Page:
Despite not feeling stressed by the gruelling demands on the front line, for her team, the pressures were real, and the waits for ambulances were huge.
She explains: ‘A lot of the time during Covid, patients were so unwell that we were taking most of them to hospital.
‘We spend a lot of time talking to patients trying to work out why things have gone wrong, what's going on.
‘People have all sorts of issues; it's not just blood everywhere and stuff like that that you see on the TV, there's all sorts of things going on.
‘There are social problems at home. There might be some packages of care like carers coming in, and you need to deal with all sorts of things.
‘Mental health issues are very complicated, like domestic abuse that's going on in the house because during Covid, that spiked.
‘There are all sorts, so it's just kind of talking to your patients, working out what's going on as best as you can, dealing with the patient, taking them to the right place for them, and then starting all over again with the next one.
‘We drive to the next patient and deal with them, and during Covid, the waits for ambulances were huge, so only the sickest of patients were really getting ambulances.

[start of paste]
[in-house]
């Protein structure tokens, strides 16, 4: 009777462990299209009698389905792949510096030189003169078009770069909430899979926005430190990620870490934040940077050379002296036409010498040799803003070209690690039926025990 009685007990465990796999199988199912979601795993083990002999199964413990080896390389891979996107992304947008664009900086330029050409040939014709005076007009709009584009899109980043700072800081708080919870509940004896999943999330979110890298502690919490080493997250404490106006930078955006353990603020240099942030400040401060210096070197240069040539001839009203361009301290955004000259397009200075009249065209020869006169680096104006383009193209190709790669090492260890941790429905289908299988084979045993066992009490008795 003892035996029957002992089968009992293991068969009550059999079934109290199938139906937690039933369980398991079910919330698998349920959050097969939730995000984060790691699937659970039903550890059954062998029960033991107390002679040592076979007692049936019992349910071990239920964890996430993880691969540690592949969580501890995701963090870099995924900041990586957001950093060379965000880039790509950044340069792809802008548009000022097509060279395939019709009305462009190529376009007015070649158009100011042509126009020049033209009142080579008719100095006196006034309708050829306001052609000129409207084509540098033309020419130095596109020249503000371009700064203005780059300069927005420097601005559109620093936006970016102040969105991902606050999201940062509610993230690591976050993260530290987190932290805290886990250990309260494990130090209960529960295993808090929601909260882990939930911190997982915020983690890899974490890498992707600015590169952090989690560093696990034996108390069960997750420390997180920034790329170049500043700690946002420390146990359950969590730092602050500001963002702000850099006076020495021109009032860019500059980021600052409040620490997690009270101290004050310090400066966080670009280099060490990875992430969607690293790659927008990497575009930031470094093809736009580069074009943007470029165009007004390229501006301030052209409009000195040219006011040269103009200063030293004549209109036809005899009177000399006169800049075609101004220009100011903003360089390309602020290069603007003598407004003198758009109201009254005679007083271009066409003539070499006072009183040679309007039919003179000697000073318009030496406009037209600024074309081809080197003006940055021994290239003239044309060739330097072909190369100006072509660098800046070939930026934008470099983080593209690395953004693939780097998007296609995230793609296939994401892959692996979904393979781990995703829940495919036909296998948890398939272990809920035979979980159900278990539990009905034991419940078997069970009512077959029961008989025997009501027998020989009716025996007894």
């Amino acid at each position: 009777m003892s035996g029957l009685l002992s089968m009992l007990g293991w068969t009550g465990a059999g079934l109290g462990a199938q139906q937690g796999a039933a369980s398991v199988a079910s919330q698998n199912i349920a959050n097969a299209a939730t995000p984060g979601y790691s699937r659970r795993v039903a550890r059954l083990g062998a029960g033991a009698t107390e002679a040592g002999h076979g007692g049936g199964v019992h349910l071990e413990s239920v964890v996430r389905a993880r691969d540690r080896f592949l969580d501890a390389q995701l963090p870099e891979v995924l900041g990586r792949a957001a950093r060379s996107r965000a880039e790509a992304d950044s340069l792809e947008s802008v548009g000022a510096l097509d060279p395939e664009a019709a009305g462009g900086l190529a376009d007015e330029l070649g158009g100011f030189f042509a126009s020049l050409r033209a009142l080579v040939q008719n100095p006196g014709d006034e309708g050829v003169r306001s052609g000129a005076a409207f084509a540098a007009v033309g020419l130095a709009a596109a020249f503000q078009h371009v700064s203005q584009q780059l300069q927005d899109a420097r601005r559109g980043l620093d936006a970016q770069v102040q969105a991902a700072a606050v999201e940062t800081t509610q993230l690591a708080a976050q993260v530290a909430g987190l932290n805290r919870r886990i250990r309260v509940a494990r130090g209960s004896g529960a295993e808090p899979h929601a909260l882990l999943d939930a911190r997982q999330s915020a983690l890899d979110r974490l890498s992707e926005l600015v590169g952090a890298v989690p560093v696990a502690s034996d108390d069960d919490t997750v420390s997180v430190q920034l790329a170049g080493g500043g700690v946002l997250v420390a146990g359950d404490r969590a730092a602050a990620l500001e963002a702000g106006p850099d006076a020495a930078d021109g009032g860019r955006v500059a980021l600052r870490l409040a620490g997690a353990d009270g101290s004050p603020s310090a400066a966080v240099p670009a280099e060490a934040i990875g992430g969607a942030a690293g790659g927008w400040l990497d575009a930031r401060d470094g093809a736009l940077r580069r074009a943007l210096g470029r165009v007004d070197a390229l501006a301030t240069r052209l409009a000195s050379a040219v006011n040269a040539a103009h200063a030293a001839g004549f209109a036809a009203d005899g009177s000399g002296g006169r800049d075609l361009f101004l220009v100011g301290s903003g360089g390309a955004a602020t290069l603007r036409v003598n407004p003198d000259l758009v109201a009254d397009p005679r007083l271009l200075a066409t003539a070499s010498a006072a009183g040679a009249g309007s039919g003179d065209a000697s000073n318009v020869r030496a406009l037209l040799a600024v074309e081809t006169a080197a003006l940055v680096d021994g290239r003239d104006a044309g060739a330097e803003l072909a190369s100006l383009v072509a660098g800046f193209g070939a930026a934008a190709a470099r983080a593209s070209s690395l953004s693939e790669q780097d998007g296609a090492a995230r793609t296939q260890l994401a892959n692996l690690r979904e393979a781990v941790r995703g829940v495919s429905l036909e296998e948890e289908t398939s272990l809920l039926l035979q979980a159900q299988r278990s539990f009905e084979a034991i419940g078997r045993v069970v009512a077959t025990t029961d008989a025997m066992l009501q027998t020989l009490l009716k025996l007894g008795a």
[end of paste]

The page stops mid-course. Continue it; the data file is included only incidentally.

‘The rest were told to make their own way to hospital.’
The network of people that pulled together in such a short period of time in a rush to care for extremely ill patients has had a huge impact on Amy and it’s something she will never forget.
She's met people she'd never have encountered before that through the pandemic and, going forward, will be willing to support her if she ever needed it.
After university, Amy plans to continue working for the ambulance service. She says: ‘It's now become a big part of my life, and it's something I really enjoy doing, so it's definitely on the cards.’
For more information on St John Ambulance and how to get involved, go to sja.org.uk.
A message from the editor, Mark Waldron.